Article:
Can Palm really still be ignoring GPS and WI-Fi again. It's like constantly telling a child to clean his room. Palm grow up already. Everyone else is! 600, 650, 700, 755; those are all the models i've had since 2001 and asked the same questions. How the hell can I justify sticking with these guys? Seriously. I might go Black, and never go back.

14
by DG | Oct 15, 2007 5:43:05 PM

It just dawned on me that this is the next Treo for my wife, until the Linux next generation finally becomes available.

She hates the bulkiness of the current Treos, wants something small and aesthetically pleasing to toss in her purse. This may be it.

I have milked my 650 for all its worth, and now that it is pretty much dead my next upgrade is soon to be a 680, with the better phone reception, more memory, SD card. And that will be it until Linux.

And when it does finally arrive, it better have a bigger screen. Wi-Fi, sure. Built-in A2DP, it'd be about time, wouldn't it? LESS ROM-stuffed crapware I don't want but can't delete, yes please (why shove D2G and Google Maps in there? What if I use some other office suite and have GPS? I think in truth and fact they stuff crap in there to hide the fact that, even if they didn't stuff crap in there, we wouldn't be able to use more of the memory...I'm not a software engineer, but sheesh, 50% of the memory unavailable to the user? Is that just bad programming or bad design?)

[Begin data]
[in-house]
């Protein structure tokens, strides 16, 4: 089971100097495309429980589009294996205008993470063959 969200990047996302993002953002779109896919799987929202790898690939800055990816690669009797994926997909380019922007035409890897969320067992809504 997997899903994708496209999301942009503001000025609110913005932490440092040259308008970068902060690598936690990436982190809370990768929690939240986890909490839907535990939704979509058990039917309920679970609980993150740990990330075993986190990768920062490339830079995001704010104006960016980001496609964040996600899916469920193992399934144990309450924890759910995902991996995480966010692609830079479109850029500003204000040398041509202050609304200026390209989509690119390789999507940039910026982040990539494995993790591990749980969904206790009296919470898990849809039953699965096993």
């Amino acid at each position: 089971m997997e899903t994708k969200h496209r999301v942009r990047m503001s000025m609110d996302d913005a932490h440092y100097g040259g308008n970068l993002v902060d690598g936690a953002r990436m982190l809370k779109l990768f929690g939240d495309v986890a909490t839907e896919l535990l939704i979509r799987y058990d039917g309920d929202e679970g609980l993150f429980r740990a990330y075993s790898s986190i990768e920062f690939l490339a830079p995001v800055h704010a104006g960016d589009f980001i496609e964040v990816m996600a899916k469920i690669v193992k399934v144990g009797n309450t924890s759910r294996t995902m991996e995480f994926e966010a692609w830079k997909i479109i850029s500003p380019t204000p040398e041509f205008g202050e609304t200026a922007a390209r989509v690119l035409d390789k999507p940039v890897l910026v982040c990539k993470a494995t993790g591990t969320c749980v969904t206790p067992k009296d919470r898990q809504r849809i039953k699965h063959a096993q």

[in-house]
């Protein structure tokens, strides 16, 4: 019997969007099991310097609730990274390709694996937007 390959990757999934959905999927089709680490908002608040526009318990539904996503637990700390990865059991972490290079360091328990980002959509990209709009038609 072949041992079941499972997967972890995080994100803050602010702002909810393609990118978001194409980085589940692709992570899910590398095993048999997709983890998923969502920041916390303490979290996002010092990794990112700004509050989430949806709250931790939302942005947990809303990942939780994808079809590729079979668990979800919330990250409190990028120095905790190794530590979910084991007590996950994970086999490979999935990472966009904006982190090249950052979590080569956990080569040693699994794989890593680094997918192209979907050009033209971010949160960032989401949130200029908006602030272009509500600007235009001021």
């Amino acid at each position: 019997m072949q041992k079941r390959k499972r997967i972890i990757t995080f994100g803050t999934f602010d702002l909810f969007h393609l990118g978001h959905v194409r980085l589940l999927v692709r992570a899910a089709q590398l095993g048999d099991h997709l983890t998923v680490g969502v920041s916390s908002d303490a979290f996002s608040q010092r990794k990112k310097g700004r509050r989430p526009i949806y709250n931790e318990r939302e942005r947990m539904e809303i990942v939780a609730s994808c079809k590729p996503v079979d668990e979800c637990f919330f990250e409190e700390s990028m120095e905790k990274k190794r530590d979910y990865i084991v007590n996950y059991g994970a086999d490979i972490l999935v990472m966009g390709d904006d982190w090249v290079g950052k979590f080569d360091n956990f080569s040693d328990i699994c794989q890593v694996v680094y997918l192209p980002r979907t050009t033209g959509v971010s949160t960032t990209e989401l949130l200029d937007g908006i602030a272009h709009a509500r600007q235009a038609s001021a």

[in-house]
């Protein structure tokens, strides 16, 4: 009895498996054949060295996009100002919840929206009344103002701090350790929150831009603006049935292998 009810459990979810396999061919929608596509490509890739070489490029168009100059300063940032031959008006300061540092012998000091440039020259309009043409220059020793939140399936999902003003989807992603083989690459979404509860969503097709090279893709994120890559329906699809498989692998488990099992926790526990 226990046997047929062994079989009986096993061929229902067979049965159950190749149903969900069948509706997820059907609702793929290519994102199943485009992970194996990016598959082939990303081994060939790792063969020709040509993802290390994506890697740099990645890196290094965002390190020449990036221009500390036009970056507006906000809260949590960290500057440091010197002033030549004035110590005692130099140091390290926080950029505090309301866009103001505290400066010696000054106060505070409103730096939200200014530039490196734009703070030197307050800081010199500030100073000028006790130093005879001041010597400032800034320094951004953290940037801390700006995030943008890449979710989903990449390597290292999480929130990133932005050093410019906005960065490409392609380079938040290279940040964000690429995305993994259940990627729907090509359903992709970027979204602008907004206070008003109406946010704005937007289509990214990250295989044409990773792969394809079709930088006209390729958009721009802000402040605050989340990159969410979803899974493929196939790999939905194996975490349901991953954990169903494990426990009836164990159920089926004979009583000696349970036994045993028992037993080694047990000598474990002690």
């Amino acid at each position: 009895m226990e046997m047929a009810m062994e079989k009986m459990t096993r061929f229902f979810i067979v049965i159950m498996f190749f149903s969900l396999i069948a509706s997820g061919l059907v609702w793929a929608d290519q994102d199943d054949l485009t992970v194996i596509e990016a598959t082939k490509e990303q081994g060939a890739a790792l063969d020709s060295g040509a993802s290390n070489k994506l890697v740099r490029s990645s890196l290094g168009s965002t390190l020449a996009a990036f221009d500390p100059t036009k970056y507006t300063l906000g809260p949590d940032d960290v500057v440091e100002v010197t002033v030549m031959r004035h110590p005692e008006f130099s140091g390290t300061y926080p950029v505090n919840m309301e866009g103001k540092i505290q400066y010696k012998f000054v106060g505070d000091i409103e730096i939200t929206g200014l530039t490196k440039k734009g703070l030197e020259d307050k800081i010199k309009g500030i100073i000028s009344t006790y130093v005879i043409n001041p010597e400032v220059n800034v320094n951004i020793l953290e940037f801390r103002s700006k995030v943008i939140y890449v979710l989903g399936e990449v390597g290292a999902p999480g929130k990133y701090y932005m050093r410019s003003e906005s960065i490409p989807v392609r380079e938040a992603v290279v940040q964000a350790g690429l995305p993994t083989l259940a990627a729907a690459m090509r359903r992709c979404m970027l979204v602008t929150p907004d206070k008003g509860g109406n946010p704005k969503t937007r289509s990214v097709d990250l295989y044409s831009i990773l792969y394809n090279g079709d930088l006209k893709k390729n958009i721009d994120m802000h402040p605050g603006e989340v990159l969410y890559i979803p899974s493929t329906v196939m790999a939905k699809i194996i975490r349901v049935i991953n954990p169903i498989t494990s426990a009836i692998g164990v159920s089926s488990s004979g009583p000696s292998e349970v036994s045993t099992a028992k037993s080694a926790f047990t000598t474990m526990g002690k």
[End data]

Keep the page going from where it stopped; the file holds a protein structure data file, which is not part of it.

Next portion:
15
by Sarah | Nov 9, 2007 9:21:21 PM

Ok sorry if this will make me sound really dense but I hope someone out there can help me out with this concern...
It states that the CENTRO is Dual band...I have had a Treo650 for like 4 years now and have been really happy with it apart from it being such a heavy phone and am considering upgrading to either a BB Pearl or the Centro (as I have so much palm software and would hate that it all go to waste) thing is My 650 is quad band so works in Europe, Asia (South East Asia) and the US...Does Dual band mean it wont work in one of the Continents? and if yes...what continent? I travel to all 3 every so often and it really is a big thing for me...

16
by Keisha | Sep 16, 2008 11:45:50 PM

I have had my palm treo for less than 30 days. I have a couple of problems with it because I am not exactly smart phone savvy. First, the battery doesn't last very long. I have to charge this phone completely every night. When I first got the phone I sat up at night so that I could learn to work it because I could not let the phone beat me but one thing I can't figure out is how to blue tooth songs, ringtones, etc from other people's phones. I joined cingular because you can do it with verizon. I did figure out that most ring tones had to be sent via multimedia text but that is the only way. This information would be very useful to me. I have thought about trading it for a black jack 2 but I have too much time invested in this phone and I would like to keep it because it is small. Could someone please help me with this.